The term "Short Sale" means that the home owner is “upside-down” on the property - the amount of principal remaining to be paid on the mortgage exceeds the property's current market value.
In other words, were the property to sell - at current market value - the proceeds would not be sufficient for the property owner to pay-off the mortgage. If the owner has other funds available - i.e. his own savings - he can make up the difference. This is termed, "bringing money to the table" because the owner must pay some of his own money in order to sell his own home and pay off the mortgage. Of course, not every seller has the funds available to do this, especially during a time of personal economic distress.
One option that is in the news a lot lately is for the home owner to "walk away". That is, stop making mortgage payments knowing that the lender will then foreclose on the property due to the owner's default. The soon-to-be-former-owner abandons the property by moving out. The lender forecloses due to lack of payment and the property may then be sold at a trustee's sale auction. If not sold at the trustee's sale, the property "reverts" back to the lender and it becomes what's known as a lender-owned property (also termed "Bank-Owned" or "REO" for Real Estate-Owned). Actually, the above scenario is about as simple as the process gets: it can be even more complicated by bankruptcy or the owner's attempt to renegotiate the mortgage terms with the lender. In any case, it's a very sad state of affairs for the owner.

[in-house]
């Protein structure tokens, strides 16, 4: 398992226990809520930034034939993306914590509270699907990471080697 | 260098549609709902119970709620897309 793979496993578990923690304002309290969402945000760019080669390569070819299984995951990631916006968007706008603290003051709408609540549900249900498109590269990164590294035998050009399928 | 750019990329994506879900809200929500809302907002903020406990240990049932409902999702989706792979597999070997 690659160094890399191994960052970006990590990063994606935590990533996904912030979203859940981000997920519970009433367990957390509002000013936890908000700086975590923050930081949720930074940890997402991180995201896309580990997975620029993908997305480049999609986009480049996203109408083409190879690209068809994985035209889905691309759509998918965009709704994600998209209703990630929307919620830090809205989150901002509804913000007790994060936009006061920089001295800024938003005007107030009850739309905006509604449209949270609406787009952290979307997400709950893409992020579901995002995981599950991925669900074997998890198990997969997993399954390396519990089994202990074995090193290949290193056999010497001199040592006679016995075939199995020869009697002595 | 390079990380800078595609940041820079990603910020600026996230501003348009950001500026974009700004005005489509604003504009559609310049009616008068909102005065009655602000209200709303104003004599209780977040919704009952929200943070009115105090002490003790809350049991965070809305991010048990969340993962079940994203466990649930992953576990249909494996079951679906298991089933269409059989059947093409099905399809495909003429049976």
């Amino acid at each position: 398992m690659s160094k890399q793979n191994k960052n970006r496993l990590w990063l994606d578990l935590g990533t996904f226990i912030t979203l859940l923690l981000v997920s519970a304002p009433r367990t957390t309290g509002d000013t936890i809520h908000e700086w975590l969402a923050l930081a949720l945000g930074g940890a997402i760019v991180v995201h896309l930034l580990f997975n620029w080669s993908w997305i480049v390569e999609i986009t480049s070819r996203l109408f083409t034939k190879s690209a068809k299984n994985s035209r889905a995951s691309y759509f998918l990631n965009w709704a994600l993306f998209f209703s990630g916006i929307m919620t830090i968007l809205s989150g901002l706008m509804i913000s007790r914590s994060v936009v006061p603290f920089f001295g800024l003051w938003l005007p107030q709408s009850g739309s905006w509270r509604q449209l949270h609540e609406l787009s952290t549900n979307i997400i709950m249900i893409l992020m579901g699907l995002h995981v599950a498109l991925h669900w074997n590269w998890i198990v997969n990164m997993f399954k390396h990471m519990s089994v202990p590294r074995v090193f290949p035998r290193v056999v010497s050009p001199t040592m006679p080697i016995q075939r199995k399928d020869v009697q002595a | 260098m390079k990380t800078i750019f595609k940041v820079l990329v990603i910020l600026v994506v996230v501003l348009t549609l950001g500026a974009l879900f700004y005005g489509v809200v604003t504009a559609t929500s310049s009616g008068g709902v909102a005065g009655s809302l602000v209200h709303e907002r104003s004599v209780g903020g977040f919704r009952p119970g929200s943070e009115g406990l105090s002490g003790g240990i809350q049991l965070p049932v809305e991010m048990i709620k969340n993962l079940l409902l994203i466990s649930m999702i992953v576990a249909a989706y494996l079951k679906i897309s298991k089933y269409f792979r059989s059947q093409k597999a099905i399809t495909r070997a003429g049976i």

A Short Sale is a process that might be attempted by a home owner who is having trouble making mortgage payments, who is "upside-down", and who cannot sell the property for its market price because he does not have the money to bring to the table. After finding a buyer for the property and signing a sales contract, the owner/seller appeals to his Lender to allow the sale of the home at this contract price and asks that the Lender agree to accept this reduced amount as payment-in-full to satisfy the loan. These cases are only reluctantly agreed-to by Lenders - as you might imagine - since it means the Lender is accepting a loss. The homeowner must prove real financial hardship and jump through many procedural hoops that take lots of time - six months for a Lender to answer is not unheard-of. Sometimes while waiting for the answer, the homeowner misses a payment and the property goes into foreclosure before the lender answers the Short Sale request. Many times, a Lender will not even know that a homeowner is attempting a Short Sale and indeed, there is no requirement that the homeowner inform the lender. However, the seller attempting the Short Sale most definitely must inform the buyer, and it must be disclosed in the MLS listing. However, Short Sale status is not shown on free real state websites - just on the MLS itself.